Winter motorcycling tips

Face winter head-on with these tips for riding through to spring

Winter motorcycling tips

IN THE Visordown office, we breathe a collective sigh of dismay as winter starts to bite. With short days, low temperatures, wet, greasy, salt-ridden roads and poor visibility, it’s not a season that’s particularly kind to us but that doesn’t mean we have to stop riding once conditions become a bit trickier.

While some riders tuck their bikes away at this time of year, for some, riding through the winter is a fact of life and if like us, you’ve got no intention of giving up your enjoyment of riding at this time of year, here are some tips for facing old man winter head on (and kicking him in the nuts).

1. Keep warm

Obvious, hey? This almost goes without saying but without decent winter kit, you're doomed. If you’re cold, wet and suffering from numb hands and a cold core, you’ll be distracted, your reaction times will suffer and you’ll risk not being in proper control of your bike.

Buy the best kit you can afford and ditch the leathers – textile jackets and trousers will be most effective at keeping you dry and insulated. You want something with a thick, warm lining and look out for any technical materials that could fend off rain and road spray – a Gore-Tex membrane is always a good bet.

It’s the same story with boots and gloves – you want waterproof boots and gloves with a warm, thick lining that’ll keep your hands insulted against the wind and rain. It’s critical you keep your hands well protected from the cold because once you get numb fingers, your fine motor skill suffers and coming off the motorway with little feel for how much pressure you’re putting through the front brake lever is never a nice feeling. If you’re off on a long journey, carry a spare pair of gloves with you.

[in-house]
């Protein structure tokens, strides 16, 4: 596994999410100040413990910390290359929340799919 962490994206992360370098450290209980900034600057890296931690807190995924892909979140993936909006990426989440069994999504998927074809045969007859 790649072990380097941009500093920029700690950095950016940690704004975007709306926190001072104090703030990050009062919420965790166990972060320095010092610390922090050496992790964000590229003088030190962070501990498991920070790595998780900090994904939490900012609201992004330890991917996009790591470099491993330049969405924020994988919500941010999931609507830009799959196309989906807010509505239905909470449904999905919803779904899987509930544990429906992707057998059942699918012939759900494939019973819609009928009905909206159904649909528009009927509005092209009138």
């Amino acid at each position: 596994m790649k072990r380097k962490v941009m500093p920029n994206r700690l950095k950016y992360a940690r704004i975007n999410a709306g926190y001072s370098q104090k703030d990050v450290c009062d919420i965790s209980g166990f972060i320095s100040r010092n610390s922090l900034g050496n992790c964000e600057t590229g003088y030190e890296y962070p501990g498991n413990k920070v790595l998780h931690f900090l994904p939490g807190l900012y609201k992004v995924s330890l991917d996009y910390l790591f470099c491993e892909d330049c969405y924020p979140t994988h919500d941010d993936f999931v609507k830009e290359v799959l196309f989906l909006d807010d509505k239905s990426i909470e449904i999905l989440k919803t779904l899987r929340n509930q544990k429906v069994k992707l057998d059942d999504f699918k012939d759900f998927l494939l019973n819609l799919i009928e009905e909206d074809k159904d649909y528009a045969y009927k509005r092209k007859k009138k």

Base layers will help keep you warm under your clothes and jacket/trousers. Merino base layers are comfortable and good at trapping heat, and there are plenty of windproof leggings and long-sleeved tops out there that’ll give you an extra layer of defence against the chill in the air.

If you really want to stay toasty this winter, it worth investing in a heated vest, like this one from Keis. Honestly, get one of these and you’ll wonder how you survived without one.

It's pretty basic stuff really: the more you ride your bike, the better you'll get. There's a theory (from renowned brainbox and intellectual geek Malcolm Gladwell) that you need to practice a skill for 10,000 hours to become an expert. Gladwell looked at people like Bill Gates, who spent 10k hours on computers before he started up Microsoft. The theory's been criticised, but even the hardest critics accept it has some effect in 'sports'. Riding a bike is a mental/physical skill, so is closer to a 'sport', even if you're not competing. So, every hour spent on the cold, wet A47 is making you better at riding, even if it doesn't feel like it…

DURING winter you’ll be up against less hours of daylight, increased cloud cover and visibility problems caused by mist, fog and rain, so it’s more important than ever to make sure you’re visible.

Car drivers will have their own problems with visibility too, thanks to misted up windows and when it gets really cold, there are plenty of dickheads out there who can only be bothered to scrape just enough ice/snow off their windscreens to see straight ahead, let alone see you.

Increase your visibility by investing in some winter riding kit that’s not completely black – jackets with fluorescent and reflective panels will help mark you out.

To help maximize your chances of being seen, hi-viz is the way to go and if you’re deeply averse to donning a flouro jacket and helmet on the grounds that it’ll make you look uncool, winter is the time to accept that the benefit provided is probably worth it (and anyway, no one thinks you’re cool).

Your road positioning can also help when it comes to seeing and being seen so don’t sit too close the vehicle in front of you, instead position yourself so your front light can be easily noticed by the driver in front, don’t ride in the gutter, position yourself so that you can see through corners and use the space available in your lane to your advantage – moving around will make you more noticeable, give you better visibility and will signal your intentions to other road users.

Finally, if you’re the kind of rider who religiously uses a tinted visor, try using a clear one, or at least carry one with you. Get a pinlock insert too – they’re a godsend in winter and will prevent your visor fogging up thanks to your cold breath and the rain/moisture outside.